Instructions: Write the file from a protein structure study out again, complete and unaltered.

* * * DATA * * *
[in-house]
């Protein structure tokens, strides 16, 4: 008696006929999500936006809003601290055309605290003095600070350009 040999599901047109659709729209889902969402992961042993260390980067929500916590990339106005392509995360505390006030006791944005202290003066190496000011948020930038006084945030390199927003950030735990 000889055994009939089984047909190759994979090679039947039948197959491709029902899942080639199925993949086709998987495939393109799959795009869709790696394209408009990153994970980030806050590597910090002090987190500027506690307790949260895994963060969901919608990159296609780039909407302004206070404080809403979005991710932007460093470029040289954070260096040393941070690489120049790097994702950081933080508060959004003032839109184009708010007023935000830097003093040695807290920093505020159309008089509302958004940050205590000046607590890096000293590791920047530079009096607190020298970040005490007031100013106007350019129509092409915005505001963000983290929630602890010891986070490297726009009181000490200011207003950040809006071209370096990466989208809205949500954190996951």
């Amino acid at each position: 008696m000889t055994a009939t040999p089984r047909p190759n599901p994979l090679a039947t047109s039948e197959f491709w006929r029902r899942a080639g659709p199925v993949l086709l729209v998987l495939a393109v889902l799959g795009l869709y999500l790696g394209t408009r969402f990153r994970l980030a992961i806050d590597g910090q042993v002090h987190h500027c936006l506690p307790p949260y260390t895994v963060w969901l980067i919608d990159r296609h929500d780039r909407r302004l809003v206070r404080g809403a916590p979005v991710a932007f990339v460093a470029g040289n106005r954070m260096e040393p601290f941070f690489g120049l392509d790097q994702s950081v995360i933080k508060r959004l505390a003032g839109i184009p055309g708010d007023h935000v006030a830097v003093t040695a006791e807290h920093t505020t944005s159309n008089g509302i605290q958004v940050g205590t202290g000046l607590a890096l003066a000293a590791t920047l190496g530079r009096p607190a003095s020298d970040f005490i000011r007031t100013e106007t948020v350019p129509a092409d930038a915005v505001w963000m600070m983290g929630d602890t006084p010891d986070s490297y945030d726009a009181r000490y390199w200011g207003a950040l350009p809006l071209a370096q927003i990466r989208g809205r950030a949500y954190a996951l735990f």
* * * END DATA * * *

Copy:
[in-house]
């Protein structure tokens, strides 16, 4: 008696006929999500936006809003601290055309605290003095600070350009 040999599901047109659709729209889902969402992961042993260390980067929500916590990339106005392509995360505390006030006791944005202290003066190496000011948020930038006084945030390199927003950030735990 000889055994009939089984047909190759994979090679039947039948197959491709029902899942080639199925993949086709998987495939393109799959795009869709790696394209408009990153994970980030806050590597910090002090987190500027506690307790949260895994963060969901919608990159296609780039909407302004206070404080809403979005991710932007460093470029040289954070260096040393941070690489120049790097994702950081933080508060959004003032839109184009708010007023935000830097003093040695807290920093505020159309008089509302958004940050205590000046607590890096000293590791920047530079009096607190020298970040005490007031100013106007350019129509092409915005505001963000983290929630602890010891986070490297726009009181000490200011207003950040809006071209370096990466989208809205949500954190996951």
């Amino acid at each position: 008696m000889t055994a009939t040999p089984r047909p190759n599901p994979l090679a039947t047109s039948e197959f491709w006929r029902r899942a080639g659709p199925v993949l086709l729209v998987l495939a393109v889902l799959g795009l869709y999500l790696g394209t408009r969402f990153r994970l980030a992961i806050d590597g910090q042993v002090h987190h500027c936006l506690p307790p949260y260390t895994v963060w969901l980067i919608d990159r296609h929500d780039r909407r302004l809003v206070r404080g809403a916590p979005v991710a932007f990339v460093a470029g040289n106005r954070m260096e040393p601290f941070f690489g120049l392509d790097q994702s950081v995360i933080k508060r959004l505390a003032g839109i184009p055309g708010d007023h935000v006030a830097v003093t040695a006791e807290h920093t505020t944005s159309n008089g509302i605290q958004v940050g205590t202290g000046l607590a890096l003066a000293a590791t920047l190496g530079r009096p607190a003095s020298d970040f005490i000011r007031t100013e106007t948020v350019p129509a092409d930038a915005v505001w963000m600070m983290g929630d602890t006084p010891d986070s490297y945030d726009a009181r000490y390199w200011g207003a950040l350009p809006l071209a370096q927003i990466r989208g809205r950030a949500y954190a996951l735990f």